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Living Out Loud

For some reason I was recalling one of the embarrassing moments of my ministry. We had just moved to Wemindji on the east coast of James Bay. I decided for some strange reason to go for an early morning jog (a mistake I have rarely repeated since). It was a beautiful morning with just a hint of crispness in the air and I was getting into my stride when a dog began to follow me. I was not terribly concerned but then there were two … then three then a pack. Now dogs in this kind of community, while loved by their owners are not house pets and I began to feel their hungry gaze fixed on my churning hamstrings. I picked up the pace but soon realized that I was not going to out run or out distance this pack who were by then howling snarling mob. I looked around for help or a place of safety and none seemed available. What was I to do? Recognizing the futility of running I screeched to halt, spun around to face my canine infested future. As loud as I could I snarled and barked at the dogs in the lead. Puzzled they stopped and stared for a while, they see to shrug and one by one drifted off. Relieved I looked around to see if anyone saw me when I noticed a curtain move in a picture window which overlooked the scene. This was not going to be ‘my little secret’. Chagrinned I walked slowly home.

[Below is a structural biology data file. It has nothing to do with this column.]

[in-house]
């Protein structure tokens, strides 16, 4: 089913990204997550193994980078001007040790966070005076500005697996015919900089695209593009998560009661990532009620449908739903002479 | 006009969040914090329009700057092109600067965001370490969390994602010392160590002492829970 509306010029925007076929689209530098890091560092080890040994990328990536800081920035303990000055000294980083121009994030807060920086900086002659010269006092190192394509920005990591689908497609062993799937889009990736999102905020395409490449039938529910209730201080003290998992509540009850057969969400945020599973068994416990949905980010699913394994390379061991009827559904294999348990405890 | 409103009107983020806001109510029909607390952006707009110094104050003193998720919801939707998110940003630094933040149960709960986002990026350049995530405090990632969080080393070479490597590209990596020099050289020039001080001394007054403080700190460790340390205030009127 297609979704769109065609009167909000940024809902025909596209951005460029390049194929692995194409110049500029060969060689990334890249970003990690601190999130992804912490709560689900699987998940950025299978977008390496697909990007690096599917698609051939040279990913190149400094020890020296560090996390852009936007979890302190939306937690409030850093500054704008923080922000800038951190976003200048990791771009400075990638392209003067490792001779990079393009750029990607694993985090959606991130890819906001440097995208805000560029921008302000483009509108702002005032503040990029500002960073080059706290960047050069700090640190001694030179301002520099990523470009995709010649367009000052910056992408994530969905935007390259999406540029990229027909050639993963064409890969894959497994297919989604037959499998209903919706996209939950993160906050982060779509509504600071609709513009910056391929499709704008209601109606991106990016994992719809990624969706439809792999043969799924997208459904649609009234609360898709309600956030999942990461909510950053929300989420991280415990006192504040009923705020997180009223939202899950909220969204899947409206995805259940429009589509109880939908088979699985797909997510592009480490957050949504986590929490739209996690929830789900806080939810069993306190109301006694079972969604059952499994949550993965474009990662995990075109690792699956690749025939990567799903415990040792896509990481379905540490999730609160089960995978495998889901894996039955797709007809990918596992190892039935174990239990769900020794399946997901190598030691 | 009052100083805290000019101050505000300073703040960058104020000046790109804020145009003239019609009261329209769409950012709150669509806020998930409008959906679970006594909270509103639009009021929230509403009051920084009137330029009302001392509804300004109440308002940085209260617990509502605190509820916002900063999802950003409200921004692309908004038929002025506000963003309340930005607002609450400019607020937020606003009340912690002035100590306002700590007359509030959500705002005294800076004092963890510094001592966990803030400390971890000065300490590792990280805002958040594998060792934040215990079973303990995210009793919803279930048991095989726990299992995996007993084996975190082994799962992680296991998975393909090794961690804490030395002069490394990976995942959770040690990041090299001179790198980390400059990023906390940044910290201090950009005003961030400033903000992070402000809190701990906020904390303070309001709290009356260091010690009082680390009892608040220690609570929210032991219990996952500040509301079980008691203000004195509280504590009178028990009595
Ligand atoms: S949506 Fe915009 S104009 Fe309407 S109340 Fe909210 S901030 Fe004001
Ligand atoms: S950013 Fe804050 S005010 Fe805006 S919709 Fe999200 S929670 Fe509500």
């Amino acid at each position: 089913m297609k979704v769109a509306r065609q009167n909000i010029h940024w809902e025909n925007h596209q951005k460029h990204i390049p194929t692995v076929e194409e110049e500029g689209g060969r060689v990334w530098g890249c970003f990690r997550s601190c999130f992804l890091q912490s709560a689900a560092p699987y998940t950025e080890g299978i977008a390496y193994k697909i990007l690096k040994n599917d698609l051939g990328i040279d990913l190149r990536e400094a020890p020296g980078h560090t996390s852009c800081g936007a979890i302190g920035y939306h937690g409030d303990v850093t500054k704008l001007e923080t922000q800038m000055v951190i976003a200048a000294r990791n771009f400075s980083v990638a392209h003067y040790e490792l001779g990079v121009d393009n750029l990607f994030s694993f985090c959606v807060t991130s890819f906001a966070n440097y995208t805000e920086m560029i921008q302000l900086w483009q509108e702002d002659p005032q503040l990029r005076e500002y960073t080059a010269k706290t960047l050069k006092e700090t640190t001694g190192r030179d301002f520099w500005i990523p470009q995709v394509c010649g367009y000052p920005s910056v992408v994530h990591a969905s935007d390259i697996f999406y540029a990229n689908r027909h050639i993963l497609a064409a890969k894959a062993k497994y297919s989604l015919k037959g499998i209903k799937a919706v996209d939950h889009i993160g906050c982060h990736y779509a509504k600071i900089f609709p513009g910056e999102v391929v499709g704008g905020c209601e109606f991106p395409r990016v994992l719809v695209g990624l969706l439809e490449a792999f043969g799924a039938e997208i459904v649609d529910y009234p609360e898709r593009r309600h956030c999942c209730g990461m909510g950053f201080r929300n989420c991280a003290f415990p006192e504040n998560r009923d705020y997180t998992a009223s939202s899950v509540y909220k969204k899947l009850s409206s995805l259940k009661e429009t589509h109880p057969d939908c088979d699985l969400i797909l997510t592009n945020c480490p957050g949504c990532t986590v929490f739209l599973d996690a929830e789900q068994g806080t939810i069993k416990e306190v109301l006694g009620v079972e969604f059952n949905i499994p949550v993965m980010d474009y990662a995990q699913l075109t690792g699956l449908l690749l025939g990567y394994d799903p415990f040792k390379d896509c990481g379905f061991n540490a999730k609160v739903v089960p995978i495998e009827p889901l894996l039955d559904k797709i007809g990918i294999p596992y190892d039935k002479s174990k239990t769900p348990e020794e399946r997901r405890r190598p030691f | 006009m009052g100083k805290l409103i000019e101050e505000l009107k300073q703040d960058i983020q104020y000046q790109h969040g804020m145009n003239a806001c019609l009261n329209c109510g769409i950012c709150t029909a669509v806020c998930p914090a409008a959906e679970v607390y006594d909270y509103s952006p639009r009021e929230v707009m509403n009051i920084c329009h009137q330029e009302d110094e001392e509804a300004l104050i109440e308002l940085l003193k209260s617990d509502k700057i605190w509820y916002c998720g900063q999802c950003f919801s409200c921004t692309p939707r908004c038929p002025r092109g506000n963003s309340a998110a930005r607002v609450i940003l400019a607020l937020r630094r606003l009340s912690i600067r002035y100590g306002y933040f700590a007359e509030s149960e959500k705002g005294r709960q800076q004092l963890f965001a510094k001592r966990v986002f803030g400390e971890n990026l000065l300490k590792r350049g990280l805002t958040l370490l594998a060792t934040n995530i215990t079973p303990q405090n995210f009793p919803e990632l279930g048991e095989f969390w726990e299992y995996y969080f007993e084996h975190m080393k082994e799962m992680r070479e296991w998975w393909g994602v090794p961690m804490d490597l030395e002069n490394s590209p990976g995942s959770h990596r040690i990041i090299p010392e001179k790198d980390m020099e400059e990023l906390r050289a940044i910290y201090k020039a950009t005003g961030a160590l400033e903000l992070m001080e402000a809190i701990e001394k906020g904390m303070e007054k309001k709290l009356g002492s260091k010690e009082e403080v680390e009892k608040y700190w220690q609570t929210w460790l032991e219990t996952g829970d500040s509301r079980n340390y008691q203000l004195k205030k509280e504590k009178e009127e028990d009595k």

Over our stay in the community I noticed that when I entered a public setting folks would mumble something behind their hands and share a chuckle with their neighbour. Just before we were to fly out I pressured someone to let me in on the joke everyone enjoyed at my expense. It turned out that I had earned a nickname in Cree which translates “man who chases dogs”. It had become a term of real affection.

What I had wished was my own private shame became a public nickname which had opened up all sorts of opportunity to share in people’s lives. Privacy is like that! In private we can harbour all sorts of things to our own harm but in community our foibles create a companionship along the journey. Folks are much more likely to befriend “man who chases dog” than they are “big prayer boss”.

I find this is true with my friends. I sometimes lose my temper at inanimate objects. I had found one propane lamp particularly frustrating and decided this would be the last time it would get the best of me. I spun around with it like a hammer thrower and flung it across the field. I looked up to see my friend Donnie watching me. He decided from that moment that he wanted to ‘hang around’ with me and learn more about following Jesus.

I am not advocating losing your temper but I am advocating being real. As we share in community we will have some fine moments which are very real and we will have some moments which cause us to repent. It is this real life that Jesus invites us to live, not privately but out loud, in community.

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2 comments on “Living Out Loud

  1. As one who has worked stints in the past in Nunavut as a social worker, I love this story! we become part in the small communities in many different ways but make that choice not to isolate ourselves. BTW others often do not understand dogs in the north…i got ” she who talks to dogs ” Came accross you blog from Tim Chesterton’s and do an A-Z challenge this month with a few northern posts..http://bonnieupnorth.xanga.com/

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